16. The method of claim 15, wherein the portion of the one or more lexicons are used as part of the response to the search request by displaying at least a portion of the correlated content.
17. The method of claim 16, wherein the displayed portion of the correlated content includes hyperlinks to other web sites.
18. The method of claim 14, further comprising:
prior to storing the one or more lexicons, analyzing the plurality of content to identify at least one key word of the one or more lexicons present.
19. The method of claim 14, wherein the portion of the one or more lexicons are used as part of the response to the search request by visually indicating at least one key word of the one or more lexicons that are present.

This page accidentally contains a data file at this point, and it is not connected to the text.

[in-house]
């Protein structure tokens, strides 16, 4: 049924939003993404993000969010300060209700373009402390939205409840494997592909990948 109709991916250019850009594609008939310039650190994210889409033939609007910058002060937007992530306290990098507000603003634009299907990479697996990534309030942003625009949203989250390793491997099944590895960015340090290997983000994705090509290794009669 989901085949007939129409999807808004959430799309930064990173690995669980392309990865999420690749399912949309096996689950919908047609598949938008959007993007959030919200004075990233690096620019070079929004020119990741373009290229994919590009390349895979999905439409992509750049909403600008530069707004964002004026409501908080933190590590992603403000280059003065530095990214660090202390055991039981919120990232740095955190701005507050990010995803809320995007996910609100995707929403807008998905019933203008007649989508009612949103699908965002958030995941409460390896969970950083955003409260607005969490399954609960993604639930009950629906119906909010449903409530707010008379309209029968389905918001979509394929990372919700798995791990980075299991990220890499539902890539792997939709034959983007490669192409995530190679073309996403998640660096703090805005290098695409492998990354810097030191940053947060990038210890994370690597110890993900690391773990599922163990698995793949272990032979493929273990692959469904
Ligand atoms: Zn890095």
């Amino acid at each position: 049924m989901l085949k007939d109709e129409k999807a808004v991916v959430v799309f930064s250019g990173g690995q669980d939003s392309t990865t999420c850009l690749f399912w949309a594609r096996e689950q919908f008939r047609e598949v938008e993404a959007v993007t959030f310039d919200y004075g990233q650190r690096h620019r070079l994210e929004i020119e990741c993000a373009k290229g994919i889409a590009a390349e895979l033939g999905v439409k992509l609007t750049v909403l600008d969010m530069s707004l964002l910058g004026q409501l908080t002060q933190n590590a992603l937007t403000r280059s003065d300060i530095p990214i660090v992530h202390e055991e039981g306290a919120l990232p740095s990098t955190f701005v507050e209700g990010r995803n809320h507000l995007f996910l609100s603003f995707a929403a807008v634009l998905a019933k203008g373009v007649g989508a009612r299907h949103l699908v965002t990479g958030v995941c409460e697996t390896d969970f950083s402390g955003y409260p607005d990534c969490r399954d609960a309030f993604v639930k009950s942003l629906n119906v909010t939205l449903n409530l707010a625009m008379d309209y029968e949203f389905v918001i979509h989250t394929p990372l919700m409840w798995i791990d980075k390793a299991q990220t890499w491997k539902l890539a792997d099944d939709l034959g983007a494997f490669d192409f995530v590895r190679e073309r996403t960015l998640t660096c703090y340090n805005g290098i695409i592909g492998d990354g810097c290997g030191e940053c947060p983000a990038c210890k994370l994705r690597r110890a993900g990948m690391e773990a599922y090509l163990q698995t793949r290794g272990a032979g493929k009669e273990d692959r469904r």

20. A computer-readable medium having computer-executable instructions for causing a computer to perform the steps recited in claim 14.
Description
    BACKGROUND
  • [0001]
    The Internet makes it easier than ever before to find information about a given topic. Search engines index content from around the world, and allow users to find electronic information about practically any subject matter known to man in various languages. Users often perform searches for particular topics of interest by entering key words into a search engine. Key word searching is problematic for at least two reasons. First, the user does not know what key words the relevant content may use. Second, the user does not know what key words the search engine is using for its content analysis. Because of these problems, the user often must spend a lot of time on multiple search attempts to refine the search criteria. As part of this refinement process, the user often has to scroll through a lot of non-relevant content just to find the relevant content.